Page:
Plymouth Marjon University
December, 2020 | Koha | Higher Education
The Challenge: The library was looking for a system which would engage its users, enable integrations with other systems and have fantastic usability; allowing staff to be able to easily manage the system whilst having first class support from their vendor. The online catalogue had to be appealing to students and fit their understanding of libraries. It also had to have features that would make it a real pedagogical tool rather than just a catalogue sitting in the background. This meant it had to be fully customisable. Having a flexible and open system which allows for easy integration was also key. The university integrates with the CLA, Discovery, Reading List Management software amongst other things. Open source was attractive to the university for enabling this kind of integration via freely available OpenAPIs. The fact that the system was easy to manage was advantageous as the majority of the staff are fulfilling multiple roles, there is no dedicated Systems Librarian! Finally, the reputation for support from PTFS Europe was also a factor in choosing Koha. The university wanted to work with an organisation who was a partner rather than a supplier.
The Implementation: The project was delivered on time and to budget. The existing SirsiDynix Symphony system resided on site and PTFS Europe were able to provide assistance to the library in extracting the data. The library chose to migrate Bibliographic and items records, Users and current loans and Authority records.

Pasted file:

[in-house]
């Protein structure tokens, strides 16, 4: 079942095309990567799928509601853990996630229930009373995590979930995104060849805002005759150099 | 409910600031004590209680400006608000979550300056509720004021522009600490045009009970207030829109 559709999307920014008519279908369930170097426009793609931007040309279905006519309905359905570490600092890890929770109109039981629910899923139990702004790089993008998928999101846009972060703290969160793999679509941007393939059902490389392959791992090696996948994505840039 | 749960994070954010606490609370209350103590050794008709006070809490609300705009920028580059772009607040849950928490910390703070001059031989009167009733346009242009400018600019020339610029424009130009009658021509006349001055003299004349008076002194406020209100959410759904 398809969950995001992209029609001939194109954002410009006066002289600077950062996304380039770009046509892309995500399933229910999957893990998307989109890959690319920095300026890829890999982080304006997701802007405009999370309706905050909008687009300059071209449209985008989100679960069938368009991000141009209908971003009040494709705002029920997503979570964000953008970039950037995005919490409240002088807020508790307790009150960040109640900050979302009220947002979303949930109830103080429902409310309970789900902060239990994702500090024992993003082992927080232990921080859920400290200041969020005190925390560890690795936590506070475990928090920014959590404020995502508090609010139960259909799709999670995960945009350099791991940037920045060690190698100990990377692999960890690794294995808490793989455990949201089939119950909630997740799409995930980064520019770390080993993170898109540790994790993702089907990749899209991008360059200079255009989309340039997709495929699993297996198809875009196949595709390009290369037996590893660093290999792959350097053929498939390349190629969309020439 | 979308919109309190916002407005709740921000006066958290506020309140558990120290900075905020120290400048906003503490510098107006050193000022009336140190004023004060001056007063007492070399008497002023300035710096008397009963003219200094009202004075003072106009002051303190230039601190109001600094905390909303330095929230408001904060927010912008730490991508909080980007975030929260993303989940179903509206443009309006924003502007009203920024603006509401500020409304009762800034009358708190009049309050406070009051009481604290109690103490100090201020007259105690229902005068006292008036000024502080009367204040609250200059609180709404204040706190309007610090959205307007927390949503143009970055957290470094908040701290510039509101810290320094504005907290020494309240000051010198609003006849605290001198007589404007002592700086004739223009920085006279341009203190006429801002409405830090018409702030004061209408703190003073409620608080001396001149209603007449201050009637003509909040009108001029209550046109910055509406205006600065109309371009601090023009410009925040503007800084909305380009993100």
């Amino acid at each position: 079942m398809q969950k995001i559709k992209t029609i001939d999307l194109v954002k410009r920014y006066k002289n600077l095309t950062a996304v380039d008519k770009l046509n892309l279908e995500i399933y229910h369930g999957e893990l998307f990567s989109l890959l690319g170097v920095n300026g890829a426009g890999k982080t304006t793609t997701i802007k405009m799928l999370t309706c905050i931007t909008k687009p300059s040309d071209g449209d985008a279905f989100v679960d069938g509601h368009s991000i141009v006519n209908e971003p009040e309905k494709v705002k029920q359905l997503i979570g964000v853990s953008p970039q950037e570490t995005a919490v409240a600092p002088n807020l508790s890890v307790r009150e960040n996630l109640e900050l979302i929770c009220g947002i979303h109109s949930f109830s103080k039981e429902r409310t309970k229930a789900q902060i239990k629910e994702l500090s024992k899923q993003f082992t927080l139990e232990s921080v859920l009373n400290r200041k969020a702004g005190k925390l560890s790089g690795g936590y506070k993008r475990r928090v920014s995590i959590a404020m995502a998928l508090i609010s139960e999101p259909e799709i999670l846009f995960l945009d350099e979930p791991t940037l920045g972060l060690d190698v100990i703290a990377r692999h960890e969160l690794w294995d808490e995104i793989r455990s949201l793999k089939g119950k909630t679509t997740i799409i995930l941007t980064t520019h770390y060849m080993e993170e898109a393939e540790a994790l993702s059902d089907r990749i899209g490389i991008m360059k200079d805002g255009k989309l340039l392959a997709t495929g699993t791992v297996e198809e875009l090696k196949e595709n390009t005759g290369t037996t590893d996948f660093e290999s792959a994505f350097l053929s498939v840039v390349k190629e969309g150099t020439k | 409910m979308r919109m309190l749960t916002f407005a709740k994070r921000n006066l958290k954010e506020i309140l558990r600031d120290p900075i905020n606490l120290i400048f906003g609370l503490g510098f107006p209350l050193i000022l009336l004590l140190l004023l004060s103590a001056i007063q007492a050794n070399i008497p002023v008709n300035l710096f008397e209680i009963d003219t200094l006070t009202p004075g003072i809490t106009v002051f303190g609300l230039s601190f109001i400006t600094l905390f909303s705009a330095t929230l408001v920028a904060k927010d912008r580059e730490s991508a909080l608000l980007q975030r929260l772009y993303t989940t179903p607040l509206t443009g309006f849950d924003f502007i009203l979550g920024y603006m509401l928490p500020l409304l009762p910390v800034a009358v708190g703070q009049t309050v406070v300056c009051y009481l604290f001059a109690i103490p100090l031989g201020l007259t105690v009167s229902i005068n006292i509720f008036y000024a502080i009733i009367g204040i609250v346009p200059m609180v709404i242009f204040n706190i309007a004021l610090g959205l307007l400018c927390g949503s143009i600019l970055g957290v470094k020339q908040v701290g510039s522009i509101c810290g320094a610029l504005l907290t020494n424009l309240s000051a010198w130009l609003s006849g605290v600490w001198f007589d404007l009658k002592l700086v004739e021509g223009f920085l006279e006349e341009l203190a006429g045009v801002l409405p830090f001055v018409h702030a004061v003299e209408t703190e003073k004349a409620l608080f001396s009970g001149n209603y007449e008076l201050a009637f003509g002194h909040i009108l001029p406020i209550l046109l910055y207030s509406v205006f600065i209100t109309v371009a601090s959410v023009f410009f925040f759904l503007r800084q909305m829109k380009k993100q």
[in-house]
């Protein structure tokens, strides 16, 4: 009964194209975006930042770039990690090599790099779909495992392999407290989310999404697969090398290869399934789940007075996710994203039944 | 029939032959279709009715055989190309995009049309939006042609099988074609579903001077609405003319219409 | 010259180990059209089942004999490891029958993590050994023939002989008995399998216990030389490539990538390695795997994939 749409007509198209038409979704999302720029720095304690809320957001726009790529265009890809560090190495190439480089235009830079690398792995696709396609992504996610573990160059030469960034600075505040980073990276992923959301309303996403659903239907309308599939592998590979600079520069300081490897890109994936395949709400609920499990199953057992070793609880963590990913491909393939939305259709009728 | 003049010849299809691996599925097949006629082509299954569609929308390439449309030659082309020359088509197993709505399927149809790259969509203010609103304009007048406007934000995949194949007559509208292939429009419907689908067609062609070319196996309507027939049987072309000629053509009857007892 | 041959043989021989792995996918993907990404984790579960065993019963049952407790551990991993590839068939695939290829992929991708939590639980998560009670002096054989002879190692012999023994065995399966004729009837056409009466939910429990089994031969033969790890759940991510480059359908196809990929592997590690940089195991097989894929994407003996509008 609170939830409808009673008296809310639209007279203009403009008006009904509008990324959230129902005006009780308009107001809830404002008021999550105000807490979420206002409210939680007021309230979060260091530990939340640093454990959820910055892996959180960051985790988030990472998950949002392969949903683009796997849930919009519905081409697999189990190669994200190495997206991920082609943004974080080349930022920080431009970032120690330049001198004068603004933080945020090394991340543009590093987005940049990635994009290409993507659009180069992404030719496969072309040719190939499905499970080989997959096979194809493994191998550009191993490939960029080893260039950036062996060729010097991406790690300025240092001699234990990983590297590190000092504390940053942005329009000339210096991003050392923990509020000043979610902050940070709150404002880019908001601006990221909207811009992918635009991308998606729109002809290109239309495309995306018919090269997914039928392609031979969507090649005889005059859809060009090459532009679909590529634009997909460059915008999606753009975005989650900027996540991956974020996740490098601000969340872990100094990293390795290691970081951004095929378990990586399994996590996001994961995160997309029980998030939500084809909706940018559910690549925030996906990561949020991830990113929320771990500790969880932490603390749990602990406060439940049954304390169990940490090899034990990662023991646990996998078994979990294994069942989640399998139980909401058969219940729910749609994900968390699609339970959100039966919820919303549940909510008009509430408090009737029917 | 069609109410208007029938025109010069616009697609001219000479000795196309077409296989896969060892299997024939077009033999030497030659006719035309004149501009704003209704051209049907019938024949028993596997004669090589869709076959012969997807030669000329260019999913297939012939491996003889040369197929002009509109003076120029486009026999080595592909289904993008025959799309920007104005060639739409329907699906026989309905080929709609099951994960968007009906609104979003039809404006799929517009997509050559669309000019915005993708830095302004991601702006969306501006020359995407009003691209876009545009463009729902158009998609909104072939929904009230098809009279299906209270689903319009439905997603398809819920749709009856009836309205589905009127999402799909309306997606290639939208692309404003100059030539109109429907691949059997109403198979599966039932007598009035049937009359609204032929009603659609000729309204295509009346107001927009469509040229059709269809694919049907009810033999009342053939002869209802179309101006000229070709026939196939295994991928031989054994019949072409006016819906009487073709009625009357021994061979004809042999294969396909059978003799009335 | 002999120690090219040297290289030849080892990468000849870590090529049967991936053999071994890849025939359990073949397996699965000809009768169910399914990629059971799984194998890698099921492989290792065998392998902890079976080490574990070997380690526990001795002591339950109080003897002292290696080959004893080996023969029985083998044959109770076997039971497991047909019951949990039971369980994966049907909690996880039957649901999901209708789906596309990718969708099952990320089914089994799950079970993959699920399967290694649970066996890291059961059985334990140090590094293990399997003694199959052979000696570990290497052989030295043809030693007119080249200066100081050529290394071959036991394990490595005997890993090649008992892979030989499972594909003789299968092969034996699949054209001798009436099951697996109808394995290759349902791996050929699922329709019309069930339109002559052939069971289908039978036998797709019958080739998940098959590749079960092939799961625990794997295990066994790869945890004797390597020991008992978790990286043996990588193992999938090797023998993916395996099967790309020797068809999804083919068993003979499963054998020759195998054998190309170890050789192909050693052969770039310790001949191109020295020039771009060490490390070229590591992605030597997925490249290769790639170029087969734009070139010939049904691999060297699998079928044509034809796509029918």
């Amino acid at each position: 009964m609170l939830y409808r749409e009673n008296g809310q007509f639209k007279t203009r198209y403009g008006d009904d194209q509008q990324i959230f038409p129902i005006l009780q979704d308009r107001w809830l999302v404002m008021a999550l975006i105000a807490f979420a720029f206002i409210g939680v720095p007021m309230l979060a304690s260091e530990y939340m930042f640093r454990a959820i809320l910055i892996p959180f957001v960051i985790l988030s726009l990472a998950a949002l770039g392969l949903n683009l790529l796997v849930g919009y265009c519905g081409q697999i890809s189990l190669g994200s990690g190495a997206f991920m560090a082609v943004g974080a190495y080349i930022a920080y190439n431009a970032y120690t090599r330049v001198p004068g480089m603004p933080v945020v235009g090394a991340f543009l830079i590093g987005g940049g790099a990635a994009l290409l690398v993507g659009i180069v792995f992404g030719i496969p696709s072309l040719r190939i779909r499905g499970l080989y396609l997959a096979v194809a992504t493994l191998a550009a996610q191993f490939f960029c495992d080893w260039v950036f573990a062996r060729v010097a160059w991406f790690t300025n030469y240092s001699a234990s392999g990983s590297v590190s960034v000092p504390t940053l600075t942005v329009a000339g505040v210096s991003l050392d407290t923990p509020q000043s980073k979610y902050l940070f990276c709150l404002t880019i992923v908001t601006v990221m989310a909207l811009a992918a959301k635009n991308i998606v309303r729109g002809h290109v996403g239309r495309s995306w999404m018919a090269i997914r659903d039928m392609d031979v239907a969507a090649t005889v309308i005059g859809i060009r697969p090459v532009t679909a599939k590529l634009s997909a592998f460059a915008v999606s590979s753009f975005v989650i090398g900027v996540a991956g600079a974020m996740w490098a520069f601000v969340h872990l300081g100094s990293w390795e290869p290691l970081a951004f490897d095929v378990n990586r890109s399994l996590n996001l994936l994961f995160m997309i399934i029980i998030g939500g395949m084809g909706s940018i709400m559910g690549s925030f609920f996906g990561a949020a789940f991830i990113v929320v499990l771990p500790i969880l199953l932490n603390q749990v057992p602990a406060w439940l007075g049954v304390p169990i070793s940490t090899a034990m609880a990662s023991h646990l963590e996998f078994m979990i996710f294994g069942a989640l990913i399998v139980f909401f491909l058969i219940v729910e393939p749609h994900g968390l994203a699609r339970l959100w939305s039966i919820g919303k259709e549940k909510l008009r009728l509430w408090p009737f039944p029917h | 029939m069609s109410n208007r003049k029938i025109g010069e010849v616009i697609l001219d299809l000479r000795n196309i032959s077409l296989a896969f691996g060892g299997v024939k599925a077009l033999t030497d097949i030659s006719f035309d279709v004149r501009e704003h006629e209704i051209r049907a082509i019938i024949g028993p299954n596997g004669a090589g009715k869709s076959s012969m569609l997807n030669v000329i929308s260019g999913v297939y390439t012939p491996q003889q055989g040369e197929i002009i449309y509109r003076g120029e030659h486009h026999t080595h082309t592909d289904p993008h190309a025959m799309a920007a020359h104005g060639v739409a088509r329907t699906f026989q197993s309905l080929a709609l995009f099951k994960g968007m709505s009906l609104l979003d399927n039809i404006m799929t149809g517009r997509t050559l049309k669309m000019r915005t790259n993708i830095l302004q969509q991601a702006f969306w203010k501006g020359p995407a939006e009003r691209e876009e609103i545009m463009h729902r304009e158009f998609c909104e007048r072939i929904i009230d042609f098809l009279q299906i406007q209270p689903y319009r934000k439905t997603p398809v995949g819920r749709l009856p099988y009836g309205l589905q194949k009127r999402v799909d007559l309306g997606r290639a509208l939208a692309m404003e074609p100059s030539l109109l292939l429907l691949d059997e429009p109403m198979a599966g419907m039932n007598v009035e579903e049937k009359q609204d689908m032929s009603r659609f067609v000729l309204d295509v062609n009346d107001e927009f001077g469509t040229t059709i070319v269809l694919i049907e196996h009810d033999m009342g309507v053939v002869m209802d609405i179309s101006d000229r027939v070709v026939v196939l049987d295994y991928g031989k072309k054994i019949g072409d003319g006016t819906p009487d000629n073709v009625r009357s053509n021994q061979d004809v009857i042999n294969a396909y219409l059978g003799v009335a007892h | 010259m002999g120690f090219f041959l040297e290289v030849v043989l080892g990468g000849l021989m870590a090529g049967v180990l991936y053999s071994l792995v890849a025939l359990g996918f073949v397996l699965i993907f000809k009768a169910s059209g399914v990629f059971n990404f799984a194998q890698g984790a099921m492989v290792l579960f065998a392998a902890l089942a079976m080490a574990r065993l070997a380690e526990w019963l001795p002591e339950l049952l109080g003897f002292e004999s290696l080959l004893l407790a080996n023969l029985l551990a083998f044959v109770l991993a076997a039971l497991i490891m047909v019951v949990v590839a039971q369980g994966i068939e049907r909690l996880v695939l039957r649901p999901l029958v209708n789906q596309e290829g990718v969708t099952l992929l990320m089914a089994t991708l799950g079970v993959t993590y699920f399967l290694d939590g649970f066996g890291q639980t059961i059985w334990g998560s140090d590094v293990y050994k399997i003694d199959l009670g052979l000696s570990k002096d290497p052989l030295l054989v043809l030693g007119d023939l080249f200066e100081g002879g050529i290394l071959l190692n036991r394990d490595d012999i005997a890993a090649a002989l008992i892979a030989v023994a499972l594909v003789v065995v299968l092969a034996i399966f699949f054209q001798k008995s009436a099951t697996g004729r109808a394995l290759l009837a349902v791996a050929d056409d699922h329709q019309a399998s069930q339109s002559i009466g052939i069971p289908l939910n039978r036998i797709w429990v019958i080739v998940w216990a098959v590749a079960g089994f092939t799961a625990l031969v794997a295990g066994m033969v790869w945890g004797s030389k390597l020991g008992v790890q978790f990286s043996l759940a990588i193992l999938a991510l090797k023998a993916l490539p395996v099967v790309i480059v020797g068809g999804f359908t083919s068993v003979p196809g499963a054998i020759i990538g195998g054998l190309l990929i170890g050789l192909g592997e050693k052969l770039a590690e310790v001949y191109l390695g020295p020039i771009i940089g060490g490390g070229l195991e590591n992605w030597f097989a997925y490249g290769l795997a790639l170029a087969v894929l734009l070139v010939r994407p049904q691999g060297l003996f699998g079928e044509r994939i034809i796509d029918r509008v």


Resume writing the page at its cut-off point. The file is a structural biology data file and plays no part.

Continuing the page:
Any migration issues were identified during the initial workshop which meant any problems could be resolved well in advance of the go live date. This was important in terms of building confidence and strengthening buy-in with library staff. Training on Koha was carried out using Plymouth Marjon’s data prior to going live and was well received by library staff. All the training was delivered remotely over Microsoft Teams as the implementation took place during the Covid-19 pandemic. Project assurance calls were arranged throughout the project to check on progress. Integration with other university systems was woven into the project timeline to suit the availability of staff in other departments whilst ensuring that everything was available on day one.
Positive Impacts for the Library: Switching from proprietary to open source software was a big benefit for the library in terms of both cost savings but also in terms of influencing the development of the software (which had previously not been possible). If there is a project that the library would like (or need) to happen they can carry that forward and there are plenty of examples of UK-specific developments going into the Koha codebase which have originated from UK libraries (ILL module, EDIFACT ordering, integration with RapidILL etc). The library is able to work with other UK libraries to either sponsor this development or get behind it in other ways. The fact that Koha is natively responsive and accessible has been hugely beneficial to students who often prefer a mobile phone or tablet over a desktop environment. The fact that Koha doesn’t lose functionality between devices stops this being a barrier to access.
Contact: Kerry Kellaway, Head of Library, KKellaway@marjon.ac.uk